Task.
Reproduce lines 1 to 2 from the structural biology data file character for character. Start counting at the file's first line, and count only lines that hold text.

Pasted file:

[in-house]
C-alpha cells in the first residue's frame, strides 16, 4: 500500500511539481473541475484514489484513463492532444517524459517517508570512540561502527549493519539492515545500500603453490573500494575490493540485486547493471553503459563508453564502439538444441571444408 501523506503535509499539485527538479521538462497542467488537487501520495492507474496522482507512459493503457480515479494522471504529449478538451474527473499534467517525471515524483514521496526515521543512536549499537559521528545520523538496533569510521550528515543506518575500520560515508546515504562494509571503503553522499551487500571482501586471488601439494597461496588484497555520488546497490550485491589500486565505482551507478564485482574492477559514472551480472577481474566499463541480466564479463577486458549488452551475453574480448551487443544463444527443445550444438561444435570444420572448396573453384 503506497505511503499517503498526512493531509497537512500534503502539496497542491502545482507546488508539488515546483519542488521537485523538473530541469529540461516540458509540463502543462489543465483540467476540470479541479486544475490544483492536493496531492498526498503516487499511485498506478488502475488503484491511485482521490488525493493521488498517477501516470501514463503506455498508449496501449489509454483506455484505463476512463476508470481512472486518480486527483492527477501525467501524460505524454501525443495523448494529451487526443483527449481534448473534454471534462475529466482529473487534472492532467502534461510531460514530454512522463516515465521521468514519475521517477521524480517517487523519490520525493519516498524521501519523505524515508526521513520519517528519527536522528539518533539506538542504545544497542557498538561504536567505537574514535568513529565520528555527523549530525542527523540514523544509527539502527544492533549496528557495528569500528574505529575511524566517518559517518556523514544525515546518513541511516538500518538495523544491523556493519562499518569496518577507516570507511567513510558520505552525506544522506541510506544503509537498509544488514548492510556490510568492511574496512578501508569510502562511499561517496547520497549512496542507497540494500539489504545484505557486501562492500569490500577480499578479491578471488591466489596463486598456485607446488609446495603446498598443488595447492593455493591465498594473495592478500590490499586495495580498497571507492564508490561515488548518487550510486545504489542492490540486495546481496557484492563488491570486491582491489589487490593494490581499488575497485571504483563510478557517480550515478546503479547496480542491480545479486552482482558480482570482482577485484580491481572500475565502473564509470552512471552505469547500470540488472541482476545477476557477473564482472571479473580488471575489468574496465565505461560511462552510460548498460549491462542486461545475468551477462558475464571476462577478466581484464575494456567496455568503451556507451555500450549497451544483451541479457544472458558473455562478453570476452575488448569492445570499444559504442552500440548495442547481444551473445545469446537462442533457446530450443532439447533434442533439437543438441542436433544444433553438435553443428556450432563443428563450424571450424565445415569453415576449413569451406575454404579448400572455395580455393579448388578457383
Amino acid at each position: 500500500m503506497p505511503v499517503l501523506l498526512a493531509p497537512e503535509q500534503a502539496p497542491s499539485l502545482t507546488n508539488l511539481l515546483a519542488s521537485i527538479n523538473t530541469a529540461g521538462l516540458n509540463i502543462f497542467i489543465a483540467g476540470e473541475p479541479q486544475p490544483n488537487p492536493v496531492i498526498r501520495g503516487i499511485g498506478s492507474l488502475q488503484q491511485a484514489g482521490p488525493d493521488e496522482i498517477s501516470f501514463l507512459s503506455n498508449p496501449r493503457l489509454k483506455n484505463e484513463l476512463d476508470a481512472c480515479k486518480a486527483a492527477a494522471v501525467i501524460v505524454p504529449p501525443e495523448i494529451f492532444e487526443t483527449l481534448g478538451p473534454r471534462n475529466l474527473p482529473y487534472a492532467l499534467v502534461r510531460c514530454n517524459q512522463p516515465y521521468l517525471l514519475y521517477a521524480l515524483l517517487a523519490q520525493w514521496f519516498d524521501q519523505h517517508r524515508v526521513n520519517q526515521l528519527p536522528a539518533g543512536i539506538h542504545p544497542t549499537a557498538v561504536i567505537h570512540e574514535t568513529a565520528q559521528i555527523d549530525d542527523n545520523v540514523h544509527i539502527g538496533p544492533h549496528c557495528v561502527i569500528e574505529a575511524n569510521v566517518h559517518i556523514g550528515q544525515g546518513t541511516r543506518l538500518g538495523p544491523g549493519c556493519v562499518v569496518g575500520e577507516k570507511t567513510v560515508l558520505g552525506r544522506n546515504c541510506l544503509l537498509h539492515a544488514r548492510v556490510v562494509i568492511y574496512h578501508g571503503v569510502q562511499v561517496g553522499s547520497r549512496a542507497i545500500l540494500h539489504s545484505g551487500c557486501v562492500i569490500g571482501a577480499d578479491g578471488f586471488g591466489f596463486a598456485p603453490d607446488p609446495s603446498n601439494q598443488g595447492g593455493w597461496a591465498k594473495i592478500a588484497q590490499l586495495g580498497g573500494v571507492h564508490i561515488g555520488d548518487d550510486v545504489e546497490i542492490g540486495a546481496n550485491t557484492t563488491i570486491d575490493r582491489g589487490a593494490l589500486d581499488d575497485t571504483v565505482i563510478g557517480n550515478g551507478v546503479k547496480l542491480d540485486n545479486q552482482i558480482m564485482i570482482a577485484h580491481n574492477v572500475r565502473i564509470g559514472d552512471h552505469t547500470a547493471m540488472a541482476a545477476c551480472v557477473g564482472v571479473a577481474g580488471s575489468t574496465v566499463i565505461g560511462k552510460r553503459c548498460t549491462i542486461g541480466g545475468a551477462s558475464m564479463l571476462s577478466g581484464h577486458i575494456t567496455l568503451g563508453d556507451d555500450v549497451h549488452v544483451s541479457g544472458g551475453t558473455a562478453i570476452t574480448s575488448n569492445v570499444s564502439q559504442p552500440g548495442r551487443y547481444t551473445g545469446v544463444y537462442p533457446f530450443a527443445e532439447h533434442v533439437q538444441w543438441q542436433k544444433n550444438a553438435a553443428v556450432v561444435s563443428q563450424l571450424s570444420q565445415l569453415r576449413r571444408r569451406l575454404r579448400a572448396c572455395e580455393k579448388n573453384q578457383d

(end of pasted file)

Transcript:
[in-house]
C-alpha cells in the first residue's frame, strides 16, 4: 500500500511539481473541475484514489484513463492532444517524459517517508570512540561502527549493519539492515545500500603453490573500494575490493540485486547493471553503459563508453564502439538444441571444408 501523506503535509499539485527538479521538462497542467488537487501520495492507474496522482507512459493503457480515479494522471504529449478538451474527473499534467517525471515524483514521496526515521543512536549499537559521528545520523538496533569510521550528515543506518575500520560515508546515504562494509571503503553522499551487500571482501586471488601439494597461496588484497555520488546497490550485491589500486565505482551507478564485482574492477559514472551480472577481474566499463541480466564479463577486458549488452551475453574480448551487443544463444527443445550444438561444435570444420572448396573453384 503506497505511503499517503498526512493531509497537512500534503502539496497542491502545482507546488508539488515546483519542488521537485523538473530541469529540461516540458509540463502543462489543465483540467476540470479541479486544475490544483492536493496531492498526498503516487499511485498506478488502475488503484491511485482521490488525493493521488498517477501516470501514463503506455498508449496501449489509454483506455484505463476512463476508470481512472486518480486527483492527477501525467501524460505524454501525443495523448494529451487526443483527449481534448473534454471534462475529466482529473487534472492532467502534461510531460514530454512522463516515465521521468514519475521517477521524480517517487523519490520525493519516498524521501519523505524515508526521513520519517528519527536522528539518533539506538542504545544497542557498538561504536567505537574514535568513529565520528555527523549530525542527523540514523544509527539502527544492533549496528557495528569500528574505529575511524566517518559517518556523514544525515546518513541511516538500518538495523544491523556493519562499518569496518577507516570507511567513510558520505552525506544522506541510506544503509537498509544488514548492510556490510568492511574496512578501508569510502562511499561517496547520497549512496542507497540494500539489504545484505557486501562492500569490500577480499578479491578471488591466489596463486598456485607446488609446495603446498598443488595447492593455493591465498594473495592478500590490499586495495580498497571507492564508490561515488548518487550510486545504489542492490540486495546481496557484492563488491570486491582491489589487490593494490581499488575497485571504483563510478557517480550515478546503479547496480542491480545479486552482482558480482570482482577485484580491481572500475565502473564509470552512471552505469547500470540488472541482476545477476557477473564482472571479473580488471575489468574496465565505461560511462552510460548498460549491462542486461545475468551477462558475464571476462577478466581484464575494456567496455568503451556507451555500450549497451544483451541479457544472458558473455562478453570476452575488448569492445570499444559504442552500440548495442547481444551473445545469446537462442533457446530450443532439447533434442533439437543438441542436433544444433553438435553443428556450432563443428563450424571450424565445415569453415576449413569451406575454404579448400572455395580455393579448388578457383